I arrived to the race location a day in advance. I pre-drove the course the morning before the race. I did it all by the book…
…. the federation changed the course literally 2 hours before the start. From the pan flat out and back drag strip to a short segment that didn’t have more than 50m (150ft) of flat terrain, suiting the tiny climbers who can just buzz through the hills and putting big guys like me at an obvious disadvantage. Although according to the numbers, I rode my best 40km (25mi) TT up to date, I finished at 6th place again, 2:30 min from the podium as compared to 6th in 2013, 1:40 from the podium. No need to get into the ‘What ifs…’ at least not yet.
Granted I had to call it a day last year after 50km (28mi) and given my very limited racing experience this year – I had only one goal – finish. So I did – 12th place. I did chase a breakaway too many at the beginning and missed the key one, however, I could stay at the front of the main bunch for the remainder of the race quite comfortably, even on the climbs, while I could see people hanging for dear life at the back. I certainly don’t have the power to weight ratio to stay with the favorites on the big climbs..yet, however, I definitely see a lot of progress in the right direction. Couple of watts more and some more racing experience and next time I make the break. It’s all baby steps….
One of my goals this year was to try my hand at some track cycling, specifically all the timed events – with my eyes on the 4000m individual pursuit.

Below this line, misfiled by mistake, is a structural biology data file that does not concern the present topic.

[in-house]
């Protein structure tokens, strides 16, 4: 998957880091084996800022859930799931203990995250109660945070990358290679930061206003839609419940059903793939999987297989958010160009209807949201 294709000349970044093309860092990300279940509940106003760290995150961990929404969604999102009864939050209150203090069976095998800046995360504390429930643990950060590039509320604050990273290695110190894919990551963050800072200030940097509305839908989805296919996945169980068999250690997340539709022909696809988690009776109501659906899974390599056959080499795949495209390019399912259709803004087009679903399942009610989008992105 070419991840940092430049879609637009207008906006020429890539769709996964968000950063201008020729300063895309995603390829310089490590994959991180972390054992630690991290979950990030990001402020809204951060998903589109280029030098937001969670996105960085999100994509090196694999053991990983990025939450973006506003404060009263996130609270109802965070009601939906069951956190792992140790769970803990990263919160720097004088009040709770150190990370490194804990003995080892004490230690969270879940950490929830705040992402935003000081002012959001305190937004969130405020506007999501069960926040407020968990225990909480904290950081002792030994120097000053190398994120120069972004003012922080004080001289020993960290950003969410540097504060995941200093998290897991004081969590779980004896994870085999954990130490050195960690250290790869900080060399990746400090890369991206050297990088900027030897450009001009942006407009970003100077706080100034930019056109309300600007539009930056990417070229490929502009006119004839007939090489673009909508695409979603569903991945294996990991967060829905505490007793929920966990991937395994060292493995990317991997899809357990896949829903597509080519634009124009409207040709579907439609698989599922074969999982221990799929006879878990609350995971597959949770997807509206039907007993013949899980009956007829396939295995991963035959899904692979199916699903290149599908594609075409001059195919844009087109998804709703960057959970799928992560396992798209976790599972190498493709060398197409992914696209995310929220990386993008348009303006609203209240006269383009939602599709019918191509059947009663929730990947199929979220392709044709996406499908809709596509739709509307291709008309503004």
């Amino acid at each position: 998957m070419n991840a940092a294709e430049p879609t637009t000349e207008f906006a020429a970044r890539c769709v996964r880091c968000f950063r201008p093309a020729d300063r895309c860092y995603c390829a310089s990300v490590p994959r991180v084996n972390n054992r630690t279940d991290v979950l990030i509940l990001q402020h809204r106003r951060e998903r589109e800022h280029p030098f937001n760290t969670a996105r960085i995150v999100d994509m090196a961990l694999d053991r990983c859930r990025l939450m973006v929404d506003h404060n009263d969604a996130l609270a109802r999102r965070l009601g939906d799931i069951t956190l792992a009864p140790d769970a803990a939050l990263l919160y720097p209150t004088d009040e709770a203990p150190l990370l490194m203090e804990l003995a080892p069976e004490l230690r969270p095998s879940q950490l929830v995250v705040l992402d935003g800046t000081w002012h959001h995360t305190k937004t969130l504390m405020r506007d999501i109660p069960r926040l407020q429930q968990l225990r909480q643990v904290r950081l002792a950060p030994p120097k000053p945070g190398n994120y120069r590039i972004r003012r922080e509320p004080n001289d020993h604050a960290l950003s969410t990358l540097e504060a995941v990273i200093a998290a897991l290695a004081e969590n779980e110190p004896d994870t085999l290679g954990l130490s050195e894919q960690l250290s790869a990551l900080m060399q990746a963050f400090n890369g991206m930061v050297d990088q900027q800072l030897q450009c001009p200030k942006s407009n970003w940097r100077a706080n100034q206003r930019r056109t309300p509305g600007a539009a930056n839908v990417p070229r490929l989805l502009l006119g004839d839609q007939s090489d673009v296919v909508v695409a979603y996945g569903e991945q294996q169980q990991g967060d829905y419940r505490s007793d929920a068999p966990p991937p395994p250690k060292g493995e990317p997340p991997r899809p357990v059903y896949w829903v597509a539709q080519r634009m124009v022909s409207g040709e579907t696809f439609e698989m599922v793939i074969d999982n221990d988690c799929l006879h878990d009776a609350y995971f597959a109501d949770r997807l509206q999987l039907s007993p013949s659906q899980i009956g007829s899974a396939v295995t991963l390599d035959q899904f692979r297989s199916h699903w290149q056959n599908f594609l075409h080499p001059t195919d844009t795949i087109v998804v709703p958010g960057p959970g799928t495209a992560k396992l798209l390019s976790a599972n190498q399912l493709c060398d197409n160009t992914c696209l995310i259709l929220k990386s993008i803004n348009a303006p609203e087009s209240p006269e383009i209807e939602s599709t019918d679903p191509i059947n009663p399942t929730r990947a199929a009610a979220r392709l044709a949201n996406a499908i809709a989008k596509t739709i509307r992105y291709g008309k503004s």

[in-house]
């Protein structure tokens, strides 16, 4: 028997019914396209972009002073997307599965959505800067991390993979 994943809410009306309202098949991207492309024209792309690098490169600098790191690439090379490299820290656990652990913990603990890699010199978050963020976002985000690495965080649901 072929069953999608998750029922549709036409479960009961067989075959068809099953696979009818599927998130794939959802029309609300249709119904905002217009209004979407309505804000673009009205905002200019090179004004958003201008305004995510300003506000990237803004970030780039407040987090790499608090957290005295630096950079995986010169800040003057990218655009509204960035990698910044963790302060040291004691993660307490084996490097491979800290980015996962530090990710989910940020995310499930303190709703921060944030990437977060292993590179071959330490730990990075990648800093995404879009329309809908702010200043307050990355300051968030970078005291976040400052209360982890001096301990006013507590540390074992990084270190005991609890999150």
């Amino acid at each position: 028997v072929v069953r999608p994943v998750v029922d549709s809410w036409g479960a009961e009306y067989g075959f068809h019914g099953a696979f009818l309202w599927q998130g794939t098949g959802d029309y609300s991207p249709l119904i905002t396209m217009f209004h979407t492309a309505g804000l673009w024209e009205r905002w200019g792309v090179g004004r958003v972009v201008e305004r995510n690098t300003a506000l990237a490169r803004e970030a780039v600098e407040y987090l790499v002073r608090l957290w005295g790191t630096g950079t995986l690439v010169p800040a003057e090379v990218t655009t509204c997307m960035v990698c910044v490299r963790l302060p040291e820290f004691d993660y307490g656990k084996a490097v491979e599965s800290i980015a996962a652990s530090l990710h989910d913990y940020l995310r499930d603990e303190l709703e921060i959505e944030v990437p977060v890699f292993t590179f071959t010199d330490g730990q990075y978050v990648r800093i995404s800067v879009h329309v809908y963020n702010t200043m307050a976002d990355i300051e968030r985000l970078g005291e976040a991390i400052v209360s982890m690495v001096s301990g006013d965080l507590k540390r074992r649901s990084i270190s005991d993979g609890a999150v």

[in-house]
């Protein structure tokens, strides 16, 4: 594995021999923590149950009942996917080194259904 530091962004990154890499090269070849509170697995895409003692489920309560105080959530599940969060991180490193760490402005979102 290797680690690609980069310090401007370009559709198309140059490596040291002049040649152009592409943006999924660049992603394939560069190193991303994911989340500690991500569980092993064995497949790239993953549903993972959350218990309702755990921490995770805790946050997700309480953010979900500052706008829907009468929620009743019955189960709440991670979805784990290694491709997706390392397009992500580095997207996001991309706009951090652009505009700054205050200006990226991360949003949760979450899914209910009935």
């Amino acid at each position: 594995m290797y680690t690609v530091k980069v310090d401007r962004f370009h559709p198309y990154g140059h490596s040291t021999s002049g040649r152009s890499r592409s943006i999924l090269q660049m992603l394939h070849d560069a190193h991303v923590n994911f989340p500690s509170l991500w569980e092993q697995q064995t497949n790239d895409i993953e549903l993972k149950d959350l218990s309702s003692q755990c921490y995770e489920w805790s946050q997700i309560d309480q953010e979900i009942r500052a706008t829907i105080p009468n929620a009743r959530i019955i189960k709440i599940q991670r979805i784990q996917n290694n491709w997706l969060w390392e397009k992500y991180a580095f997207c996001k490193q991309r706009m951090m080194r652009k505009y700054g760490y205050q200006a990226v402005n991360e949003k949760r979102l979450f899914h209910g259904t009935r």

I am in the process of putting together a track bike (and learning how to ride the rollers). It is amazing how much simpler the whole process is as compared to a road bike. The track thing is ‘for fun’ at this point so my whole track setup is built with only budget in mind. Stay tuned for more details.
Upcoming Track Championships
The velodrome in Sofia is quite steep and outdoors so quite dangerous to ride in adverse weather (as you read above we’ve had more than enough of that). Below is a picture of my first track training this season with special thanks to Zornitsa Stefanova for the pictures. I will ask her for the remainder of the full resolution images she took to make a photo essay post in the near future.
Second, it is where the cycling federation is located. Why is that important? Well apparently they had some (significant) debts so their offices got sealed and there is nobody there to let people on the velodrome. Last week the juniors of my team have been training there (they have gotten a hold of a key), however, they train at 9am (if it doesn’t rain) so while I still don’t have a bike assembled, I don’t expect to have significant track time before the weekend of 2-3 August. Also I was sooo tired the week after nationals (28Jun2014), so I took 10 days off to recover and re-motivate myself. I probably didn’t lose too much of my condition, however, I am not in peak form for sure. The field is not the British or Australian track squads so it will be more manageable but with so much preparation I’ll have to rely on my condition and power (no climbing!!!!), rather than experience and skills. It’s quite strange for me doing something ‘for fun’ without any high expectations, however, it’s the ride and the process I enjoy rather than the end results.
So there you have it – the last 4 months. Apologies for the lengthy pause and stay tuned for detailed posts.
The Dream is alive!